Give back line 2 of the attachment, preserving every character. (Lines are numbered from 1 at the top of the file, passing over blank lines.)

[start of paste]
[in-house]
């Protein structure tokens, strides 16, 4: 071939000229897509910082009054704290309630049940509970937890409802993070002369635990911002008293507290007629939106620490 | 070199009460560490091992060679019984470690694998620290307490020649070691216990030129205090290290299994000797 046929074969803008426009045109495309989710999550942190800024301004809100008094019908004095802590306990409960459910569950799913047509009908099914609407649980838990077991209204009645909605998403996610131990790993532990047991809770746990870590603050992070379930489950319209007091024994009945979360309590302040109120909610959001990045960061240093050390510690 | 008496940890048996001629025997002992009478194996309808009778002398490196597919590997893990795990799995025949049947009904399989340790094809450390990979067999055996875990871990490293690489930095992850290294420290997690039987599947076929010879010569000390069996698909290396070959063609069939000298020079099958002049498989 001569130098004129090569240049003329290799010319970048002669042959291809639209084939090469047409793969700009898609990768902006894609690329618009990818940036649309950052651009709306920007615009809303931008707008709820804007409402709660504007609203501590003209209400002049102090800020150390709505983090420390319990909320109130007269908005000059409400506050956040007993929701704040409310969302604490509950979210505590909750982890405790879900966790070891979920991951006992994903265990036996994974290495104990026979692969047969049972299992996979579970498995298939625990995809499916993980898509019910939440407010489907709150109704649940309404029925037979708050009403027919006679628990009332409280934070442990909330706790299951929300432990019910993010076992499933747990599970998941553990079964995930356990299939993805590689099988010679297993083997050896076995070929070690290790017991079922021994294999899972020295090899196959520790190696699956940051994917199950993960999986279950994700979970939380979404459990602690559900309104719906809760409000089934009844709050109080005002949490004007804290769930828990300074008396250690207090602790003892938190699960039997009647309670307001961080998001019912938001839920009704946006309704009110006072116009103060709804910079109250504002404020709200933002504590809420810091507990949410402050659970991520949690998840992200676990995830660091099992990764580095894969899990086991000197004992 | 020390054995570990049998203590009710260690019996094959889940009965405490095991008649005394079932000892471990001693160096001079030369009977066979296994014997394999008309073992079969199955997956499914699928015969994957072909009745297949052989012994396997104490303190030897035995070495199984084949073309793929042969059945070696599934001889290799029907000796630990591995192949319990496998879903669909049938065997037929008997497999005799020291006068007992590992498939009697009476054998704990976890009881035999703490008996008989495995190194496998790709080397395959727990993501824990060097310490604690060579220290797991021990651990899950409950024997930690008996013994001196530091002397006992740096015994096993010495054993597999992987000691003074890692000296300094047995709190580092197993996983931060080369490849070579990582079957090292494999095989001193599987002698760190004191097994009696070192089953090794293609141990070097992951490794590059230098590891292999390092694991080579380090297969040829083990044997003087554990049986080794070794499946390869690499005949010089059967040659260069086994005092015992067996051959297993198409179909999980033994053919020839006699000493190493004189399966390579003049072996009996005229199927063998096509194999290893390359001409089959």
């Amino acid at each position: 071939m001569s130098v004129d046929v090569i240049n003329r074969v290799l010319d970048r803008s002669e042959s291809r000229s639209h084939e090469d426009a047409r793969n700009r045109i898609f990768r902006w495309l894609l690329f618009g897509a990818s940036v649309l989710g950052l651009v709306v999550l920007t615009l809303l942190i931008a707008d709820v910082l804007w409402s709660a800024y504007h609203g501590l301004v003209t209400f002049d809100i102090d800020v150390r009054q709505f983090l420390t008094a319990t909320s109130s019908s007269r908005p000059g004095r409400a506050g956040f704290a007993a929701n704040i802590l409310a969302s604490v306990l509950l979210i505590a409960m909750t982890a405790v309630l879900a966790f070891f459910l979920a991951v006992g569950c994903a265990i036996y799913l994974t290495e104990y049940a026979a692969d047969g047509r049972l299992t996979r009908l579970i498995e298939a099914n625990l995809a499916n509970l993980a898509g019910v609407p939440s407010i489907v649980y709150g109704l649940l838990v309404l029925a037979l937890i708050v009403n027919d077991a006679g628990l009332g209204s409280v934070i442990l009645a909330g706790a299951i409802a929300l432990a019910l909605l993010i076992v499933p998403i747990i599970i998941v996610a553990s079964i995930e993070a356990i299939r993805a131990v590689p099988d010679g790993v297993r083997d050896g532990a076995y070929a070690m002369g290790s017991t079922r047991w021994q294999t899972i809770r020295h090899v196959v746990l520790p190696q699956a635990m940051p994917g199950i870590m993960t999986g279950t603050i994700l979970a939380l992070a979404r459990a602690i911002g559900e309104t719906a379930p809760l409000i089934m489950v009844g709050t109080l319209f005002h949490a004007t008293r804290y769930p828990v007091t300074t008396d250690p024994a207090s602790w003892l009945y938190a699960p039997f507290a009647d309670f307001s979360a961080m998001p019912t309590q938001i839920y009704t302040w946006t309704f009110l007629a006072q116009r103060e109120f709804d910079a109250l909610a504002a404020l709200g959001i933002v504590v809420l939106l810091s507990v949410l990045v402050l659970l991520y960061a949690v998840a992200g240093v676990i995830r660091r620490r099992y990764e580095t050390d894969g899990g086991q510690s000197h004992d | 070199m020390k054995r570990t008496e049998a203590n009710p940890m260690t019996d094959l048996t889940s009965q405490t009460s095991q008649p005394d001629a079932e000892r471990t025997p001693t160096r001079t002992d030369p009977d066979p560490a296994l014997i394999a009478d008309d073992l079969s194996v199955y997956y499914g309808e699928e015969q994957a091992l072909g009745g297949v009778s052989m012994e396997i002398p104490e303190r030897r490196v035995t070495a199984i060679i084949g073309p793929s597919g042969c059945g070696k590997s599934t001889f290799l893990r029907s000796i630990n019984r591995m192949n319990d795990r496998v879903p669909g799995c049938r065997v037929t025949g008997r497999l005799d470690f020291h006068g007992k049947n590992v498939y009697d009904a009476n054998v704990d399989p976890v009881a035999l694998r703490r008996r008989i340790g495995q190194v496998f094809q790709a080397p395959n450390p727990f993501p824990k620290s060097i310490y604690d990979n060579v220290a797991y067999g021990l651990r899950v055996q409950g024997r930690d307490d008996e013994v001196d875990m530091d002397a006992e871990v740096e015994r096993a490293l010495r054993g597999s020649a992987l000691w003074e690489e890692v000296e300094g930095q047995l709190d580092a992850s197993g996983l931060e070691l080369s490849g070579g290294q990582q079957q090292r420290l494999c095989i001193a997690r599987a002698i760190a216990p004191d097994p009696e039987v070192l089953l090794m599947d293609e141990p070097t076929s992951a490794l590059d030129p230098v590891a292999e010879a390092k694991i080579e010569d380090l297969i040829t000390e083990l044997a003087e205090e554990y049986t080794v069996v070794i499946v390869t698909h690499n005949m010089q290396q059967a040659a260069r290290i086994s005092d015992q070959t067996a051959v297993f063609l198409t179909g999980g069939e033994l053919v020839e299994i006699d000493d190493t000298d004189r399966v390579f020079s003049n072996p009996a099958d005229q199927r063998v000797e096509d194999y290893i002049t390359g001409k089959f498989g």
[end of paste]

């Protein structure tokens, strides 16, 4: 071939000229897509910082009054704290309630049940509970937890409802993070002369635990911002008293507290007629939106620490 | 070199009460560490091992060679019984470690694998620290307490020649070691216990030129205090290290299994000797 046929074969803008426009045109495309989710999550942190800024301004809100008094019908004095802590306990409960459910569950799913047509009908099914609407649980838990077991209204009645909605998403996610131990790993532990047991809770746990870590603050992070379930489950319209007091024994009945979360309590302040109120909610959001990045960061240093050390510690 | 008496940890048996001629025997002992009478194996309808009778002398490196597919590997893990795990799995025949049947009904399989340790094809450390990979067999055996875990871990490293690489930095992850290294420290997690039987599947076929010879010569000390069996698909290396070959063609069939000298020079099958002049498989 001569130098004129090569240049003329290799010319970048002669042959291809639209084939090469047409793969700009898609990768902006894609690329618009990818940036649309950052651009709306920007615009809303931008707008709820804007409402709660504007609203501590003209209400002049102090800020150390709505983090420390319990909320109130007269908005000059409400506050956040007993929701704040409310969302604490509950979210505590909750982890405790879900966790070891979920991951006992994903265990036996994974290495104990026979692969047969049972299992996979579970498995298939625990995809499916993980898509019910939440407010489907709150109704649940309404029925037979708050009403027919006679628990009332409280934070442990909330706790299951929300432990019910993010076992499933747990599970998941553990079964995930356990299939993805590689099988010679297993083997050896076995070929070690290790017991079922021994294999899972020295090899196959520790190696699956940051994917199950993960999986279950994700979970939380979404459990602690559900309104719906809760409000089934009844709050109080005002949490004007804290769930828990300074008396250690207090602790003892938190699960039997009647309670307001961080998001019912938001839920009704946006309704009110006072116009103060709804910079109250504002404020709200933002504590809420810091507990949410402050659970991520949690998840992200676990995830660091099992990764580095894969899990086991000197004992 | 020390054995570990049998203590009710260690019996094959889940009965405490095991008649005394079932000892471990001693160096001079030369009977066979296994014997394999008309073992079969199955997956499914699928015969994957072909009745297949052989012994396997104490303190030897035995070495199984084949073309793929042969059945070696599934001889290799029907000796630990591995192949319990496998879903669909049938065997037929008997497999005799020291006068007992590992498939009697009476054998704990976890009881035999703490008996008989495995190194496998790709080397395959727990993501824990060097310490604690060579220290797991021990651990899950409950024997930690008996013994001196530091002397006992740096015994096993010495054993597999992987000691003074890692000296300094047995709190580092197993996983931060080369490849070579990582079957090292494999095989001193599987002698760190004191097994009696070192089953090794293609141990070097992951490794590059230098590891292999390092694991080579380090297969040829083990044997003087554990049986080794070794499946390869690499005949010089059967040659260069086994005092015992067996051959297993198409179909999980033994053919020839006699000493190493004189399966390579003049072996009996005229199927063998096509194999290893390359001409089959």